Workplace and Computer Ethics Abuse

by Alan Hughes, Demand Media
    Unethical computer use by employees cost companies billions of dollars annually.

    Unethical computer use by employees cost companies billions of dollars annually.

    Many companies are concerned about the ethics of their employees as people's ethical behavior seems to decline each year. Valuable information assets are subject to compromise, Internet abuse threatens the health of computing assets and e-mail misuse may disclose the company’s strategic plans. These violations of ethical use of computer technology in the workplace cost companies billions of dollars per year, making it a priority on every chief information officer’s list.

    Internet Abuse

    According to the "San Antonio Business Journal," about 70 percent of online pornography is accessed between 9 a.m. and 5 p.m. each workday. Many people are actually addicted to the Internet and suffer withdrawal symptoms when they cannot access it. The lost productivity from Internet abuse costs companies billions of dollars each year. While the abuse is not always defined as "bad," it still costs the company in lost productivity and exposes the company to virus downloads from Web sites.

    E-mail Abuse

    Denying having read an e-mail, not replying to an e-mail in a timely manner and reading others’ e-mail without permission are all violations of workplace e-mail ethics. Sending an e-mail with another’s e-mail account is also an ethics violation. One of the worst e-mail dangers to a company occurs when an employee e-mails proprietary information to a competitor or even a news organization in order to harm the company.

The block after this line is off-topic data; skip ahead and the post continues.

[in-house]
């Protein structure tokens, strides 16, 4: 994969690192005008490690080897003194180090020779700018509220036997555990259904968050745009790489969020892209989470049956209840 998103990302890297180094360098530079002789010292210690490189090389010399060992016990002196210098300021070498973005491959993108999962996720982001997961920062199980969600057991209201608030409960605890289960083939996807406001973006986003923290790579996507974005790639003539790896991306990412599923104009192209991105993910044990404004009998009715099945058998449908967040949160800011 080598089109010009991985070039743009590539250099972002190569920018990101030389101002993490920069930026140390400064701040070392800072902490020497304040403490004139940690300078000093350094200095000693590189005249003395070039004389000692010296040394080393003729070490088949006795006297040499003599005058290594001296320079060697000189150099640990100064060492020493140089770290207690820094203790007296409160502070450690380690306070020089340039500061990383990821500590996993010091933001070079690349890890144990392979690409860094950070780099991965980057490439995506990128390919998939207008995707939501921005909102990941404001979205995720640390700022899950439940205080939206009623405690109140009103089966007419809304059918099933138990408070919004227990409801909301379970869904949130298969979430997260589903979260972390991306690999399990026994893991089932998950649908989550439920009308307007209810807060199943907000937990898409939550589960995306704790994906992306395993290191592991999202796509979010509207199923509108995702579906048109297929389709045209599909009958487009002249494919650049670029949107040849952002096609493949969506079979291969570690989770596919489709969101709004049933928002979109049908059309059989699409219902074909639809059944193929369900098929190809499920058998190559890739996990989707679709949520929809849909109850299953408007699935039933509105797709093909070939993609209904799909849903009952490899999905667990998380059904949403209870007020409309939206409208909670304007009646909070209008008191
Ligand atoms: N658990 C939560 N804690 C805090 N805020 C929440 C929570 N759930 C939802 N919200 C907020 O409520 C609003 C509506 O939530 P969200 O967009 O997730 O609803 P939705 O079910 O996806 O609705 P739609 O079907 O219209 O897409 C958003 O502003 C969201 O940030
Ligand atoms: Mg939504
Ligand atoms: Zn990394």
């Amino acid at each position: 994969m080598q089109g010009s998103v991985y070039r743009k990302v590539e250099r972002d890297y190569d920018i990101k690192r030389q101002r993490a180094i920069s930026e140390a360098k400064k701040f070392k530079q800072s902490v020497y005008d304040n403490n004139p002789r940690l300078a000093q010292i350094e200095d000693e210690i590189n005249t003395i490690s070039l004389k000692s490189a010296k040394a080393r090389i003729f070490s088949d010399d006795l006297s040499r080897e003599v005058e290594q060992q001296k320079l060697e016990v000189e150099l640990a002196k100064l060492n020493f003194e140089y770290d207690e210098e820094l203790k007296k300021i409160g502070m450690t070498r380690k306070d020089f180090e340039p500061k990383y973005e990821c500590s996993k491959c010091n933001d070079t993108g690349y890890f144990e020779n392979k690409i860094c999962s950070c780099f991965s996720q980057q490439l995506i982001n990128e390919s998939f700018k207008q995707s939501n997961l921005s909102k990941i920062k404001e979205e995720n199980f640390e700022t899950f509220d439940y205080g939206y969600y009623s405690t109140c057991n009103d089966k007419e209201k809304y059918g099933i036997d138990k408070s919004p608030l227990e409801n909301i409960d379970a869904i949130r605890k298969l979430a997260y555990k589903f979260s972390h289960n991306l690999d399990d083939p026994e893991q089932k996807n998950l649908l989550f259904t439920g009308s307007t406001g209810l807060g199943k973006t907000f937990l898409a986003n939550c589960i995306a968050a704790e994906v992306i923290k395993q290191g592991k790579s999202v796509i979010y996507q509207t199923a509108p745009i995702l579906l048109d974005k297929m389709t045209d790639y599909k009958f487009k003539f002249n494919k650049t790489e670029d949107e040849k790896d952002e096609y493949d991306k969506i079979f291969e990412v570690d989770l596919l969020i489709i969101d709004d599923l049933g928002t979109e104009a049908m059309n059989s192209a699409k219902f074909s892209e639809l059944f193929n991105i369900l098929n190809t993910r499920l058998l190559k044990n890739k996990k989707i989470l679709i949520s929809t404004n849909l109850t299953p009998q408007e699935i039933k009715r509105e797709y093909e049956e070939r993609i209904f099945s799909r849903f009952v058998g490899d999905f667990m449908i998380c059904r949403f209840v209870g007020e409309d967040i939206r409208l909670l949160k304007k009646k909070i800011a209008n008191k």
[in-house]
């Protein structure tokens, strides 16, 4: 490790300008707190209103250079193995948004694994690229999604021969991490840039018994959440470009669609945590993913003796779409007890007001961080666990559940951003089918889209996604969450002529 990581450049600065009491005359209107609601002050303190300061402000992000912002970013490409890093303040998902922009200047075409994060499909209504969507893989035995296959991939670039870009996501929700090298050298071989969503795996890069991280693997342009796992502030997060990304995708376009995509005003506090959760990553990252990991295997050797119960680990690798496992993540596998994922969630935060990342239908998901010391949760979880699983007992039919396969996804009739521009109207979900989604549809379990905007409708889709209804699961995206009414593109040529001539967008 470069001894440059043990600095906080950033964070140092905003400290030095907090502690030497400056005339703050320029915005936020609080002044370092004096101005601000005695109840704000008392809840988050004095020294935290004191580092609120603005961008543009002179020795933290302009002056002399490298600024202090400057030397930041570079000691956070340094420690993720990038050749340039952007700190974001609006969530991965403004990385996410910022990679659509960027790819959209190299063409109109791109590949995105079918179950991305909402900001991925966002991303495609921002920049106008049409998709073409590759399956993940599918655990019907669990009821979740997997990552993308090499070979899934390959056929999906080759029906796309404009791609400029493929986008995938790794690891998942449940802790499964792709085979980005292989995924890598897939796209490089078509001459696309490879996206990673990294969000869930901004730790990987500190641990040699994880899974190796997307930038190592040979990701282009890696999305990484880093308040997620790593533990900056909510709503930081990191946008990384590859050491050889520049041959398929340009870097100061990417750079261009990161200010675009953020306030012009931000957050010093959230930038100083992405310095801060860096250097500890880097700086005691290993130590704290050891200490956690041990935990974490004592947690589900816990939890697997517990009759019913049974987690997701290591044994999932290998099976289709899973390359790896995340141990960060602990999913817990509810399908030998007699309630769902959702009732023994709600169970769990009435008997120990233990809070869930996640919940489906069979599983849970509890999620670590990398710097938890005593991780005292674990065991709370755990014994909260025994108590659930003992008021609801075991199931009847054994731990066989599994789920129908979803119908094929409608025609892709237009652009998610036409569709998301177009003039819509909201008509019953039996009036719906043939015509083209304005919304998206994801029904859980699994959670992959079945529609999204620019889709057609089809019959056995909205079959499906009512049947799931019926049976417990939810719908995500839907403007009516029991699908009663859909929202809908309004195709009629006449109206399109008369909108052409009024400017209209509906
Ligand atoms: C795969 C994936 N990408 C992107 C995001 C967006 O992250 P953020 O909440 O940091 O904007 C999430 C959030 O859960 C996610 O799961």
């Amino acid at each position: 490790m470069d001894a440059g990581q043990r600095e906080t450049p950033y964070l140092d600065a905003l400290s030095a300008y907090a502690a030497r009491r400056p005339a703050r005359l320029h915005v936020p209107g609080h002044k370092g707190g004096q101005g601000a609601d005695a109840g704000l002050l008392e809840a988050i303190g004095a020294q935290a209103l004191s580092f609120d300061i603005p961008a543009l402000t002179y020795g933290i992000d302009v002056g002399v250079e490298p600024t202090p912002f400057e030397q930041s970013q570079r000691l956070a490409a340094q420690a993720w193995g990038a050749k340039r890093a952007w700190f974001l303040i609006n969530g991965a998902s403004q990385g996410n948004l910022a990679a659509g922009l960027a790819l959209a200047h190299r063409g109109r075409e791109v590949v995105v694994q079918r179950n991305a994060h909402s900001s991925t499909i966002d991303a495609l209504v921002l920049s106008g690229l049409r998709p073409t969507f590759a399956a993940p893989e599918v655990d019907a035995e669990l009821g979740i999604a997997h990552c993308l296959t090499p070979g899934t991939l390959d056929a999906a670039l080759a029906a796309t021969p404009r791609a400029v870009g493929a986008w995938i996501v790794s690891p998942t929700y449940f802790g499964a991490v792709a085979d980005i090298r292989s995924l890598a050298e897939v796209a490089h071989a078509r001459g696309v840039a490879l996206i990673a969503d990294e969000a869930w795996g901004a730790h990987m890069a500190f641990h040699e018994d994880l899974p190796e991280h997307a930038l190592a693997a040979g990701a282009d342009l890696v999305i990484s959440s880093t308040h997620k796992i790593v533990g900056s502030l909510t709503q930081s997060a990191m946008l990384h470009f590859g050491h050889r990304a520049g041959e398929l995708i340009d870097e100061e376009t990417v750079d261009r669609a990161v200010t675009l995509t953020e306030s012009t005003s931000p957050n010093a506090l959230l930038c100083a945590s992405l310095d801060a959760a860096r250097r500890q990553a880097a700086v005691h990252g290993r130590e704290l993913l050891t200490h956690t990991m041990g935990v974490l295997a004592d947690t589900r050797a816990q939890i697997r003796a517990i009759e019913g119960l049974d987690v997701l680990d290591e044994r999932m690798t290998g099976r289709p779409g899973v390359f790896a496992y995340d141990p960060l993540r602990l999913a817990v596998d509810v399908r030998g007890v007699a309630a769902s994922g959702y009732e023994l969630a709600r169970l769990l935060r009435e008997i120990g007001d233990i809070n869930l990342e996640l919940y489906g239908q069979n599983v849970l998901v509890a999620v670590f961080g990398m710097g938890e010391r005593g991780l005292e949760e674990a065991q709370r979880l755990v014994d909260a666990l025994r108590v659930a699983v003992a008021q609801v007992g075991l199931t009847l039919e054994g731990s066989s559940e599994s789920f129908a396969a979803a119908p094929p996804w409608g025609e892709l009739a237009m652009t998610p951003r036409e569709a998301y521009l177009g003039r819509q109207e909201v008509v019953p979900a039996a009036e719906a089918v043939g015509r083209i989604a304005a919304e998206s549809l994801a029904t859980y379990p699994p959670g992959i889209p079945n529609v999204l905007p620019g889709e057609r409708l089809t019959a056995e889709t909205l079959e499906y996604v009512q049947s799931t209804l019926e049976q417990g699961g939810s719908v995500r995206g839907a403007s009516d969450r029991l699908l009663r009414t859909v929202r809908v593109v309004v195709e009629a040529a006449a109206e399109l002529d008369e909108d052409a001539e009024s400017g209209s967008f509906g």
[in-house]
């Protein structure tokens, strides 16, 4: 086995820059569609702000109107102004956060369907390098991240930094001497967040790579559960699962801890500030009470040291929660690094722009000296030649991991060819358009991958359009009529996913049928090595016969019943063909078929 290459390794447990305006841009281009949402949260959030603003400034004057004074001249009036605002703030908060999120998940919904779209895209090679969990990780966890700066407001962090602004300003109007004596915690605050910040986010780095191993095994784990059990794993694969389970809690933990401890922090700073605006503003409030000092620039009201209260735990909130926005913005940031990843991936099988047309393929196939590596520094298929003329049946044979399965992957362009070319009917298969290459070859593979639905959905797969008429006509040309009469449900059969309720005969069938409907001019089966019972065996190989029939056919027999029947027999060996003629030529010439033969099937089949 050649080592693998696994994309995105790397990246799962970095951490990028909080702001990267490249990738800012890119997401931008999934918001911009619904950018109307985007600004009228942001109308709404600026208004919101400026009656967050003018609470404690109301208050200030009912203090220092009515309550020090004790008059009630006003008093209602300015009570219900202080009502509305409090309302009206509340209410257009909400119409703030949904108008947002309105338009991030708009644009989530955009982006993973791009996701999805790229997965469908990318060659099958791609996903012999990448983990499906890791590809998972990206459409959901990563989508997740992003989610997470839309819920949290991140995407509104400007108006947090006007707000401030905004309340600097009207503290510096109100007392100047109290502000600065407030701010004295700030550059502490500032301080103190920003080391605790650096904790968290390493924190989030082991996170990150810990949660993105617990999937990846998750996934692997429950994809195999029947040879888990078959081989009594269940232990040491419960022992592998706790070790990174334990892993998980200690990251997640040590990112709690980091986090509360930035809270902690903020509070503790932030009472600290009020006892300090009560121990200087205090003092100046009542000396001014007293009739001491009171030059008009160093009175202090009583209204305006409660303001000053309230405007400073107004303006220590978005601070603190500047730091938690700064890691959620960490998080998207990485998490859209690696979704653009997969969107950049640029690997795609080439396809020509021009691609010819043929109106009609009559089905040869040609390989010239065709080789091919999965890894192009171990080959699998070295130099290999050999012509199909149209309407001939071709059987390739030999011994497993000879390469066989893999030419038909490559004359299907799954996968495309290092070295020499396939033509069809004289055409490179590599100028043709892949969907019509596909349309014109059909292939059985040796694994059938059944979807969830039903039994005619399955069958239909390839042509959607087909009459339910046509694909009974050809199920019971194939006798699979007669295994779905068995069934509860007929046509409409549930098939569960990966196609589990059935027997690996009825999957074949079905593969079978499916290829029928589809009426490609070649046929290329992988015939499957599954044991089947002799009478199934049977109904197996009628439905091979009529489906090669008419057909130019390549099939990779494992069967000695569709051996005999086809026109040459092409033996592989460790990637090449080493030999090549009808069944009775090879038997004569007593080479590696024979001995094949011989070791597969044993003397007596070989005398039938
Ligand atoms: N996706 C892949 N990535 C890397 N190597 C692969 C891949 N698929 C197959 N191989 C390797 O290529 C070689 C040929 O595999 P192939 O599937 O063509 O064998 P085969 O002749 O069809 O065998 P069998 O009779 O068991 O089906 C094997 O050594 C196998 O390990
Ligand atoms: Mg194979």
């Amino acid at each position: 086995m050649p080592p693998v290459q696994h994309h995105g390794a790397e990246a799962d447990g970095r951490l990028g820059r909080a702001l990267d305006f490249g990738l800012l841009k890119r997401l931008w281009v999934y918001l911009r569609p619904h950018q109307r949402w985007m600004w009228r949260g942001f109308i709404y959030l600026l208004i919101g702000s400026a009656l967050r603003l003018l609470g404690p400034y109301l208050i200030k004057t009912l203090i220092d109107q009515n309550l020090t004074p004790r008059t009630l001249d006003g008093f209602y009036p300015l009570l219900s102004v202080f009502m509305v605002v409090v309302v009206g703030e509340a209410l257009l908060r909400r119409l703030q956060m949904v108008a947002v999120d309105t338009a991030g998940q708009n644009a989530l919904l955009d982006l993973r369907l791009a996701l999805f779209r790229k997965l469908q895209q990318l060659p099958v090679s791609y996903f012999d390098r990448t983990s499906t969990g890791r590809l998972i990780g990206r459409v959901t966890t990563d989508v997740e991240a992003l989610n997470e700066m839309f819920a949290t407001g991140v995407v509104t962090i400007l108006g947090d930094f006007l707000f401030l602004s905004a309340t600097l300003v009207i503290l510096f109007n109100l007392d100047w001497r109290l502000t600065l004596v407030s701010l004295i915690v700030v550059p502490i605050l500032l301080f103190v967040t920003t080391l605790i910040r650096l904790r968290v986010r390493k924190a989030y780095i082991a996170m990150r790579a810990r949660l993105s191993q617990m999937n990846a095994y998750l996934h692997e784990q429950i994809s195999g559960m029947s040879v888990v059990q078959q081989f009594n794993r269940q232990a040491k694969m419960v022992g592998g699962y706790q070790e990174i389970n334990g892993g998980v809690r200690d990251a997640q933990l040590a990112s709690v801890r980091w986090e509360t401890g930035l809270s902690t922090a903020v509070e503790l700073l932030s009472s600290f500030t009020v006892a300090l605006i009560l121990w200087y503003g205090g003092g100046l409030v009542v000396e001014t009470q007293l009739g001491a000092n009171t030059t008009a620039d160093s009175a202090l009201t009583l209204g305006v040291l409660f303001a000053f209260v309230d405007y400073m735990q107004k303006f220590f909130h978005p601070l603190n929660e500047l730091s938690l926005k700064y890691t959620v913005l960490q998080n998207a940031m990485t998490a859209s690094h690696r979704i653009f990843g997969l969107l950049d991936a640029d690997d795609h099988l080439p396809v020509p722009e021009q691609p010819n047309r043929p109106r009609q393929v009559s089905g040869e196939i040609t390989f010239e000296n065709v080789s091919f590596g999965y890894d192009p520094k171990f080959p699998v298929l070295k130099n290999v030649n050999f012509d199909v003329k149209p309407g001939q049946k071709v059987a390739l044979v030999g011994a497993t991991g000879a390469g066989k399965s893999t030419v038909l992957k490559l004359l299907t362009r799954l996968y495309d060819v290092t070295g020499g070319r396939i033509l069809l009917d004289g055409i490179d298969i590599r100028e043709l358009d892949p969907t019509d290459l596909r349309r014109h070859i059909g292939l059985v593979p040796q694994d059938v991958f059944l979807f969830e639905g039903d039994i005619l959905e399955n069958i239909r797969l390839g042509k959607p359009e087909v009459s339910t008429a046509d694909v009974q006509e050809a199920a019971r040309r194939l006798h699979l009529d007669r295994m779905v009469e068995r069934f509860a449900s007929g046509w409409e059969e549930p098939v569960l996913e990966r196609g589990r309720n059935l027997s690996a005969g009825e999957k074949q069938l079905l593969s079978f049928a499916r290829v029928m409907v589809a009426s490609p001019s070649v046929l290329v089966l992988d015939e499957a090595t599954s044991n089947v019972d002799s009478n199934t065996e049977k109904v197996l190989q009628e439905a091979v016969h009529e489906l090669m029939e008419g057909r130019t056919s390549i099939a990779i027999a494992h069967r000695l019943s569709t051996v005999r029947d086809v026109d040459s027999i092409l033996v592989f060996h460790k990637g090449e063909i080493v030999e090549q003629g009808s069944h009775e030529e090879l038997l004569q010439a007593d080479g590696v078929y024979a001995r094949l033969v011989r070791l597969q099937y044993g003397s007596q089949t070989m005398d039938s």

Unauthorized Information Access

    Health insurance companies, hospitals and banks are among the many categories of businesses that have highly confidential information on their computer systems. Unauthorized access and dissemination of this information is a critical violation of computer ethics and places the company in a highly liable position. Companies are subject to civil and criminal penalties if they knowingly divulge confidential customer information.

    Security Policies

    In order to address unethical use of information technology in the workplace, companies must adopt stringent computer and information security policies. They must then deploy technology to enforce the policies. Firewalls, Web content filters and information security credentials are technology solutions to unethical behavior. When a violation occurs, it is in the company’s interests to deal swiftly and consistently with the perpetrator, regardless of his position in the company. Consistent enforcement, regardless of who the violator is, sends a clear message to rank-and-file employees, and goes a long way toward preventing unethical behavior.

    About the Author

    Alan Hughes has more than 30 years of experience in IT including mainframes, programming, client/server, networks, project management, security, disaster recovery, information systems and hardware. He holds a master's degree in applied computer science and several certifications. He currently teaches information technology at the university level.

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